- Education Bureau had set up special centre at Penny’s Bay quarantine facility last year for students who were infected with Covid-19 or close contacts of patients
- Sources say arrangement will be scrapped for exams in April, but bureau yet to announce whether students who test positive for Covid will sit alongside their peers
Hong Kong students infected with Covid-19 will not sit their university entrance exams in dedicated centres in April following the phasing out of the city’s isolation facilities, the Post has learned.
The Education Bureau on Monday said it was discussing with the examination authorities and would consult health experts to make “appropriate arrangements” to protect candidates’ safety. One school head said arrangements should be made to allow infected students to use separate rooms within the same exam centres as their peers.
The bureau set up a special centre last year at the Penny’s Bay quarantine facility to allow students who were close contacts of Covid-19 patients, or who were infected themselves, to sit the Diploma of Secondary Education (DSE). The centre was used by 44 candidates.
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Last year marked the first time since the coronavirus pandemic began in 2020 that infected students were allowed to take the DSE exams, as they could previously only apply for a grade assessment based on their school performance.
Two sources confirmed to the Post that no such centres would be arranged this year, as Hong Kong took another step towards normality by scrapping the mandatory isolation policy for Covid patients on Monday.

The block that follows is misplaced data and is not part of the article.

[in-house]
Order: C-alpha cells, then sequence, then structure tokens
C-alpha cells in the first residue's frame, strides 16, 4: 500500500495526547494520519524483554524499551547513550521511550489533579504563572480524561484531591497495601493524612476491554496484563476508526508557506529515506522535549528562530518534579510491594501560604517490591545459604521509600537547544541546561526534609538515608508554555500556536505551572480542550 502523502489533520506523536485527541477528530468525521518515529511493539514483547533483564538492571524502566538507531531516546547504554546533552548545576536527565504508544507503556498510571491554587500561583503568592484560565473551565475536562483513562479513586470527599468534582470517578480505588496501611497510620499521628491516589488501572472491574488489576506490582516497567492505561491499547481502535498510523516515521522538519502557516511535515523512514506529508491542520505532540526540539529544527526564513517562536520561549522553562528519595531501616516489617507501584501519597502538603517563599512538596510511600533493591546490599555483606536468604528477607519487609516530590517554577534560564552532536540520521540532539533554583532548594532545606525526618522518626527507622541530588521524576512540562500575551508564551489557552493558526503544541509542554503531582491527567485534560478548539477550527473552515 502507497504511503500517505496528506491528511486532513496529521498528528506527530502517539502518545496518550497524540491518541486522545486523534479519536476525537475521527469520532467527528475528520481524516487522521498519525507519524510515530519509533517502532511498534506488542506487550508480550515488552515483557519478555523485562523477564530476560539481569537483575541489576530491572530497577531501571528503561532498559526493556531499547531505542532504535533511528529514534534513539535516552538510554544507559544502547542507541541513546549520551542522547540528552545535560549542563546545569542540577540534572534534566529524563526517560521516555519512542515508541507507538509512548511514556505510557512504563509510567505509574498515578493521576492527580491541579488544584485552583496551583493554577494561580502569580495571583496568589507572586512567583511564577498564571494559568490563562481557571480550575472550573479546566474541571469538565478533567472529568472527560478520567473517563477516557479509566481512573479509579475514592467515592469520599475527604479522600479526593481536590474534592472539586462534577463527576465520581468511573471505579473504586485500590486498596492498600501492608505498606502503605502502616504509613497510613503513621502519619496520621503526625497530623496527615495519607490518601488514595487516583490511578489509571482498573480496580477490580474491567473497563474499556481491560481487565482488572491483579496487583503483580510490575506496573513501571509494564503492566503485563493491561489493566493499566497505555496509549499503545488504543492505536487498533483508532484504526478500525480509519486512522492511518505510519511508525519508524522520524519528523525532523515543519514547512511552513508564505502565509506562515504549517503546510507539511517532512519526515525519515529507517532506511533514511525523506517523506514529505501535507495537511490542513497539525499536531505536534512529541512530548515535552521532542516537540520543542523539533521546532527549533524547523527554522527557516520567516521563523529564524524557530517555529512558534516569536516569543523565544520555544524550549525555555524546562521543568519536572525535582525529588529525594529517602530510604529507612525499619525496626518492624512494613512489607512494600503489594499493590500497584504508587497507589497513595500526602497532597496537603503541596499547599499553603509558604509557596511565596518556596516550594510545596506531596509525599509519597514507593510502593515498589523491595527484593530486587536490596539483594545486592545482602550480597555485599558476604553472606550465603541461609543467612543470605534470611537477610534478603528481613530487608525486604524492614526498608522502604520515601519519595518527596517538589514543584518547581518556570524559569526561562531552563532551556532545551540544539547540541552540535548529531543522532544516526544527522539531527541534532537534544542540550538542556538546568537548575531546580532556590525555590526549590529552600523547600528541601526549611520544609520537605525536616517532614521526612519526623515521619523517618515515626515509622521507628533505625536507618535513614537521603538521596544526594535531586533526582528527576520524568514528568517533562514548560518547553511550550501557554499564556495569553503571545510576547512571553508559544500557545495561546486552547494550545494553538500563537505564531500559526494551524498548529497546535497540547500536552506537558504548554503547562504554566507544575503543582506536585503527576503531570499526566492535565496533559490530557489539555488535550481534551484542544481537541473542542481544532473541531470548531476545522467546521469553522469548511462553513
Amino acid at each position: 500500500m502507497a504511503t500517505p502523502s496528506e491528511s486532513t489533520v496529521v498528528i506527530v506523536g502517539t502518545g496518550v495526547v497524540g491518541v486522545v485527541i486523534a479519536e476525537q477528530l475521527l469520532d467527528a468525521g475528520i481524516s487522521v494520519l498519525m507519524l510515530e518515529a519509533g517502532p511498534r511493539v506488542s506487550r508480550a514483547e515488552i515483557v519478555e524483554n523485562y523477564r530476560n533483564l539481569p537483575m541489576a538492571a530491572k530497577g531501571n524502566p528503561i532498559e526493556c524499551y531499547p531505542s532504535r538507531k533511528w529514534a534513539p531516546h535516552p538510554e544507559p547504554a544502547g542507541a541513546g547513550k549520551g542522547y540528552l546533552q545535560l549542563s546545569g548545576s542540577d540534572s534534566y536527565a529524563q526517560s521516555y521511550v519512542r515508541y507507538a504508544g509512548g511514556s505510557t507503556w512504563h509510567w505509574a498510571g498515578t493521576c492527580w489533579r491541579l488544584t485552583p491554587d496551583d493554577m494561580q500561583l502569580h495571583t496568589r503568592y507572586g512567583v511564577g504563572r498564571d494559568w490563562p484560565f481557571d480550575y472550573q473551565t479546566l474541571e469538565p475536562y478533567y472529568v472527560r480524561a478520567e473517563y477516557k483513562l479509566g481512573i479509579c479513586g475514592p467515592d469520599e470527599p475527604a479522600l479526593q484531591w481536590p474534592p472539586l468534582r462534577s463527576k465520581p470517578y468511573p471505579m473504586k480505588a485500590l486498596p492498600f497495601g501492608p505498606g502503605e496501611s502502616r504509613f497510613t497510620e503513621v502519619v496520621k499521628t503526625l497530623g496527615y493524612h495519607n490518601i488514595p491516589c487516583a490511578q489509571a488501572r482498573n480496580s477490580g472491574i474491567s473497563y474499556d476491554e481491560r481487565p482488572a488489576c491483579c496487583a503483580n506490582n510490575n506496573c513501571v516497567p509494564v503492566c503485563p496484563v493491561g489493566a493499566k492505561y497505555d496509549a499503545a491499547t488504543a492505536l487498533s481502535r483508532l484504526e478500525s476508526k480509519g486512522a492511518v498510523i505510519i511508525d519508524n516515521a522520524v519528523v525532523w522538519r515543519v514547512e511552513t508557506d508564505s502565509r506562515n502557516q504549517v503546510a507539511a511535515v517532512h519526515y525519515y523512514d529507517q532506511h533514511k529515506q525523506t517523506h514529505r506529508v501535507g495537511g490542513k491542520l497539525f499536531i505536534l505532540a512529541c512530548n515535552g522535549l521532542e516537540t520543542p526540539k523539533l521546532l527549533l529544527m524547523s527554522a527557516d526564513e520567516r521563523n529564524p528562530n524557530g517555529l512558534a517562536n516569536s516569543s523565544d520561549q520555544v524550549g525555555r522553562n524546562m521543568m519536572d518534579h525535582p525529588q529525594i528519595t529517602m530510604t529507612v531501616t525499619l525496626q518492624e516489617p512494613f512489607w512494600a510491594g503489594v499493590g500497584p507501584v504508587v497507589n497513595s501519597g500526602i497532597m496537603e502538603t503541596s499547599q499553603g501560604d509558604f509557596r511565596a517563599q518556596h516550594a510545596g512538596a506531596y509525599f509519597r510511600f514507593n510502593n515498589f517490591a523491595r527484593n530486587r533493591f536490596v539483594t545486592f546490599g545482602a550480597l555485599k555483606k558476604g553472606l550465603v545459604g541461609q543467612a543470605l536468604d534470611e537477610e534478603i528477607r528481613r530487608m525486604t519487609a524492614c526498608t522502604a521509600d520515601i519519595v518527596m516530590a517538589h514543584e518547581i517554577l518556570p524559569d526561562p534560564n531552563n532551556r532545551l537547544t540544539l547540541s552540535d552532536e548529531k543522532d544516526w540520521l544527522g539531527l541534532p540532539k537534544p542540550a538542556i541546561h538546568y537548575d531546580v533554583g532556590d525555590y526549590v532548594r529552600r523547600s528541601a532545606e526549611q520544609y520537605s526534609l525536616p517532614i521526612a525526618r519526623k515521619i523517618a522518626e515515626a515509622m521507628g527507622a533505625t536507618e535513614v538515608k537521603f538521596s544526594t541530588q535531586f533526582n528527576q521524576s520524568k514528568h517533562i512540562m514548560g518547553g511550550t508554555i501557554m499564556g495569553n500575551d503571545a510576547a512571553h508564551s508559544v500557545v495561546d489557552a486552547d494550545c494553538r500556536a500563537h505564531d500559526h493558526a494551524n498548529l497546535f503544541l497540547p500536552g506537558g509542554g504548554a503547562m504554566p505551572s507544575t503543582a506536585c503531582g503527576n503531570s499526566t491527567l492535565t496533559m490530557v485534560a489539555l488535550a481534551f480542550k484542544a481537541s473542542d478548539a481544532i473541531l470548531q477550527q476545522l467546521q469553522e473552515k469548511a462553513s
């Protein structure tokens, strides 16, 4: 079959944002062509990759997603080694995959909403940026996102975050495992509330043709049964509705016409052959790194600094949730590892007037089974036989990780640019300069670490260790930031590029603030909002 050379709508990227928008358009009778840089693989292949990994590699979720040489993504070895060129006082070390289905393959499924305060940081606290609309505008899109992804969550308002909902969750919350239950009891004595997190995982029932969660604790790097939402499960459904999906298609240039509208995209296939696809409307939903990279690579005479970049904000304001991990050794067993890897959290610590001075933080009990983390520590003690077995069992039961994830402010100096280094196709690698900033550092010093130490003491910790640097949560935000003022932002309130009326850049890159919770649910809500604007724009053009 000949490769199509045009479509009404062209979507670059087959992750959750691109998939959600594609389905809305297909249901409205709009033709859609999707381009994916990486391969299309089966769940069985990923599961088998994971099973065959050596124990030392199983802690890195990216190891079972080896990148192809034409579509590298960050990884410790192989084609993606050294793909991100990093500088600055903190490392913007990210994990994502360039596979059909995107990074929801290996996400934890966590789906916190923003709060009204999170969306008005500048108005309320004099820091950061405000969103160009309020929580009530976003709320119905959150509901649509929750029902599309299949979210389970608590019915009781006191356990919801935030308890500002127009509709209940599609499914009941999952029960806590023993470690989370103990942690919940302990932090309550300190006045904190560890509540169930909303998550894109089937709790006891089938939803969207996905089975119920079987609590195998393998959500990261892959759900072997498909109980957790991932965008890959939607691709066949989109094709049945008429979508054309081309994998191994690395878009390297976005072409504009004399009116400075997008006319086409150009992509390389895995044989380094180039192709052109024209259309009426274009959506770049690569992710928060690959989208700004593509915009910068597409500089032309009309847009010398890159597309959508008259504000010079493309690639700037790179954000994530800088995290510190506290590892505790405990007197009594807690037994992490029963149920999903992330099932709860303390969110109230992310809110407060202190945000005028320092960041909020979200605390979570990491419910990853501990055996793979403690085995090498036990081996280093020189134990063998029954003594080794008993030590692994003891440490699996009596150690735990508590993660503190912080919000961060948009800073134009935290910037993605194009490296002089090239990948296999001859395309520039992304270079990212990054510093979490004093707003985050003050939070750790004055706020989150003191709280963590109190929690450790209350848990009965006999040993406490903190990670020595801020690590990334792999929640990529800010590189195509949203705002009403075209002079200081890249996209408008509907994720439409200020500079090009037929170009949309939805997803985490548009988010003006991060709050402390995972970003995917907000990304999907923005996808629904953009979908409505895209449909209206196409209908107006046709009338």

A bureau spokesman said it was discussing with the Hong Kong Examinations and Assessment Authority and would announce the decision as soon as possible.
“[We] will consult public health experts and communicate with the school sector in a timely manner to take appropriate arrangements to protect the safety and well-being of candidates,” she said.
A spokeswoman for the authority on Tuesday provided a similar response.
“[We] will continue to closely monitor the development of the pandemic and work with the Education Bureau and the school sector, with reference to the advice of the health experts, to implement appropriate examination arrangements to safeguard the health of candidates and examination personnel,” she said.
Tang Fei, a secondary school principal and a lawmaker, said it was normal for the bureau to scrap the special exam centres as the city was returning to normality. He said he would ask the bureau about the arrangements for infected candidates in the legislature this week.
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“Personally, I do not think students infected with Covid-19 should be treated in the same way as those who caught a flu,” he said, adding they should be placed in a different room in the exam centres as the seriousness of the symptoms of different candidates varied.
“If there is an infected case sitting nearby, students would feel uneasy throughout the exam and their morale and psychological status would be greatly affected.”
Tang also added some retired teachers were willing to be exam supervisors and the bureau should provide them with sufficient anti-epidemic supplies
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Meanwhile, the exam authority on Tuesday announced that a total of 50,823 candidates had registered to sit the DSE this year – 759 students more than last year. It marked the first increase after yearly declines since 2014.
Nearly 44,900 students will be the last cohort to sit the exam for the controversial liberal studies subject after the government’s announcement in 2020 that it needed to be revamped in the wake of 2019’s social unrest.